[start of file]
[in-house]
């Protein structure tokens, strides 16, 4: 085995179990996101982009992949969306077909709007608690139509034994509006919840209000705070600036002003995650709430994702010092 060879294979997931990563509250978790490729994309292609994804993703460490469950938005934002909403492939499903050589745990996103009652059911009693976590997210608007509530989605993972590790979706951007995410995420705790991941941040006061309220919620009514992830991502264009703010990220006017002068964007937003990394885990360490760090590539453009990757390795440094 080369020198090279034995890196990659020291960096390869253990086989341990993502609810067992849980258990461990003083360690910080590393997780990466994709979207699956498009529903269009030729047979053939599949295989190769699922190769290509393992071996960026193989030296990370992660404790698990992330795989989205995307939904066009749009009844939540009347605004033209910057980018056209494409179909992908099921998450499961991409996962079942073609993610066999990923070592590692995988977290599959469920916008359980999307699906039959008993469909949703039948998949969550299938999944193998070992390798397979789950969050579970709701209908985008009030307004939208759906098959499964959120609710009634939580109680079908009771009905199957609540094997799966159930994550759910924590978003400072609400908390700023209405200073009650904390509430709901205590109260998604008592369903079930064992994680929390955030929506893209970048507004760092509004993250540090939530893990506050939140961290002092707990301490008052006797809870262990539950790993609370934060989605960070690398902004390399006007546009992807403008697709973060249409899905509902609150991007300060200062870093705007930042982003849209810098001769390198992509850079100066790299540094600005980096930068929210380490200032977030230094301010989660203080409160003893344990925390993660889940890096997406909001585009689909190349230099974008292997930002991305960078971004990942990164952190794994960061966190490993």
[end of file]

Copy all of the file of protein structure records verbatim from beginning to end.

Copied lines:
[in-house]
């Protein structure tokens, strides 16, 4: 085995179990996101982009992949969306077909709007608690139509034994509006919840209000705070600036002003995650709430994702010092 060879294979997931990563509250978790490729994309292609994804993703460490469950938005934002909403492939499903050589745990996103009652059911009693976590997210608007509530989605993972590790979706951007995410995420705790991941941040006061309220919620009514992830991502264009703010990220006017002068964007937003990394885990360490760090590539453009990757390795440094 080369020198090279034995890196990659020291960096390869253990086989341990993502609810067992849980258990461990003083360690910080590393997780990466994709979207699956498009529903269009030729047979053939599949295989190769699922190769290509393992071996960026193989030296990370992660404790698990992330795989989205995307939904066009749009009844939540009347605004033209910057980018056209494409179909992908099921998450499961991409996962079942073609993610066999990923070592590692995988977290599959469920916008359980999307699906039959008993469909949703039948998949969550299938999944193998070992390798397979789950969050579970709701209908985008009030307004939208759906098959499964959120609710009634939580109680079908009771009905199957609540094997799966159930994550759910924590978003400072609400908390700023209405200073009650904390509430709901205590109260998604008592369903079930064992994680929390955030929506893209970048507004760092509004993250540090939530893990506050939140961290002092707990301490008052006797809870262990539950790993609370934060989605960070690398902004390399006007546009992807403008697709973060249409899905509902609150991007300060200062870093705007930042982003849209810098001769390198992509850079100066790299540094600005980096930068929210380490200032977030230094301010989660203080409160003893344990925390993660889940890096997406909001585009689909190349230099974008292997930002991305960078971004990942990164952190794994960061966190490993």